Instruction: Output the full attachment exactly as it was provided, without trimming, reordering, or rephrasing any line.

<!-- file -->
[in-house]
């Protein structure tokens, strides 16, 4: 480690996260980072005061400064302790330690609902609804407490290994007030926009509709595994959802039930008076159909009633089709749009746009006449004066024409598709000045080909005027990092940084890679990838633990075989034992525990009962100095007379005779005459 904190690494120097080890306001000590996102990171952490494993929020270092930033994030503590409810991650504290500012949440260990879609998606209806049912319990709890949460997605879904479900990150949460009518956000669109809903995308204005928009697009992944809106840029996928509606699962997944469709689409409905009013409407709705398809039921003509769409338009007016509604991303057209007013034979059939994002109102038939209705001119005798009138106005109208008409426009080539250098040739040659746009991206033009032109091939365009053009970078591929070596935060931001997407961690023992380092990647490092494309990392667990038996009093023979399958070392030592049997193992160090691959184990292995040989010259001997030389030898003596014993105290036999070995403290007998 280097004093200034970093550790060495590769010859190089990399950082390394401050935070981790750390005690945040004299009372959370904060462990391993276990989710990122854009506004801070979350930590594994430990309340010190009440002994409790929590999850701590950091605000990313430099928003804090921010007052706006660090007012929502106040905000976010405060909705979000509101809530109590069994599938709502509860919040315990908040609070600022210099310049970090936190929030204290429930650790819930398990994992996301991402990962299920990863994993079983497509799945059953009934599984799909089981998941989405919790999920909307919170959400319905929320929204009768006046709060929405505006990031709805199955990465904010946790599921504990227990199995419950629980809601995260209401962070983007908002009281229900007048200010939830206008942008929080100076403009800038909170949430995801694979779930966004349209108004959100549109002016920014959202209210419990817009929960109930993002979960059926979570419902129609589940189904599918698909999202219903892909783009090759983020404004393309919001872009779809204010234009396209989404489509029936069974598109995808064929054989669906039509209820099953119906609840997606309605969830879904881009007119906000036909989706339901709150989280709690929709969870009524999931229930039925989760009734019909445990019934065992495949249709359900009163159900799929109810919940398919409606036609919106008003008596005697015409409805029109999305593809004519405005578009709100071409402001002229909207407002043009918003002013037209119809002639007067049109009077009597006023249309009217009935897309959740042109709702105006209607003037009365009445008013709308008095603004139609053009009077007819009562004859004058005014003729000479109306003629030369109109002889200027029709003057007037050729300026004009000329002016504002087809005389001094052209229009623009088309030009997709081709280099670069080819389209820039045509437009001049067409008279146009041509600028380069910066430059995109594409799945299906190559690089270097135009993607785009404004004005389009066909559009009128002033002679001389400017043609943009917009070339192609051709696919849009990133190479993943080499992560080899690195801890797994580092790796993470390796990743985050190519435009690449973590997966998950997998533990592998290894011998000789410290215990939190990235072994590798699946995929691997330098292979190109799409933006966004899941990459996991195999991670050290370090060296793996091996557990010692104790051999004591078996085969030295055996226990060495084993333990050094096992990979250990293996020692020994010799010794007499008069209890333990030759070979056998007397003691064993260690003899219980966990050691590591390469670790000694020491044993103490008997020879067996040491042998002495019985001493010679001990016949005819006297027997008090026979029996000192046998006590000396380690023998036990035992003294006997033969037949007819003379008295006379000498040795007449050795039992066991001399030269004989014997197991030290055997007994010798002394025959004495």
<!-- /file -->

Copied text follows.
[in-house]
């Protein structure tokens, strides 16, 4: 480690996260980072005061400064302790330690609902609804407490290994007030926009509709595994959802039930008076159909009633089709749009746009006449004066024409598709000045080909005027990092940084890679990838633990075989034992525990009962100095007379005779005459 904190690494120097080890306001000590996102990171952490494993929020270092930033994030503590409810991650504290500012949440260990879609998606209806049912319990709890949460997605879904479900990150949460009518956000669109809903995308204005928009697009992944809106840029996928509606699962997944469709689409409905009013409407709705398809039921003509769409338009007016509604991303057209007013034979059939994002109102038939209705001119005798009138106005109208008409426009080539250098040739040659746009991206033009032109091939365009053009970078591929070596935060931001997407961690023992380092990647490092494309990392667990038996009093023979399958070392030592049997193992160090691959184990292995040989010259001997030389030898003596014993105290036999070995403290007998 280097004093200034970093550790060495590769010859190089990399950082390394401050935070981790750390005690945040004299009372959370904060462990391993276990989710990122854009506004801070979350930590594994430990309340010190009440002994409790929590999850701590950091605000990313430099928003804090921010007052706006660090007012929502106040905000976010405060909705979000509101809530109590069994599938709502509860919040315990908040609070600022210099310049970090936190929030204290429930650790819930398990994992996301991402990962299920990863994993079983497509799945059953009934599984799909089981998941989405919790999920909307919170959400319905929320929204009768006046709060929405505006990031709805199955990465904010946790599921504990227990199995419950629980809601995260209401962070983007908002009281229900007048200010939830206008942008929080100076403009800038909170949430995801694979779930966004349209108004959100549109002016920014959202209210419990817009929960109930993002979960059926979570419902129609589940189904599918698909999202219903892909783009090759983020404004393309919001872009779809204010234009396209989404489509029936069974598109995808064929054989669906039509209820099953119906609840997606309605969830879904881009007119906000036909989706339901709150989280709690929709969870009524999931229930039925989760009734019909445990019934065992495949249709359900009163159900799929109810919940398919409606036609919106008003008596005697015409409805029109999305593809004519405005578009709100071409402001002229909207407002043009918003002013037209119809002639007067049109009077009597006023249309009217009935897309959740042109709702105006209607003037009365009445008013709308008095603004139609053009009077007819009562004859004058005014003729000479109306003629030369109109002889200027029709003057007037050729300026004009000329002016504002087809005389001094052209229009623009088309030009997709081709280099670069080819389209820039045509437009001049067409008279146009041509600028380069910066430059995109594409799945299906190559690089270097135009993607785009404004004005389009066909559009009128002033002679001389400017043609943009917009070339192609051709696919849009990133190479993943080499992560080899690195801890797994580092790796993470390796990743985050190519435009690449973590997966998950997998533990592998290894011998000789410290215990939190990235072994590798699946995929691997330098292979190109799409933006966004899941990459996991195999991670050290370090060296793996091996557990010692104790051999004591078996085969030295055996226990060495084993333990050094096992990979250990293996020692020994010799010794007499008069209890333990030759070979056998007397003691064993260690003899219980966990050691590591390469670790000694020491044993103490008997020879067996040491042998002495019985001493010679001990016949005819006297027997008090026979029996000192046998006590000396380690023998036990035992003294006997033969037949007819003379008295006379000498040795007449050795039992066991001399030269004989014997197991030290055997007994010798002394025959004495």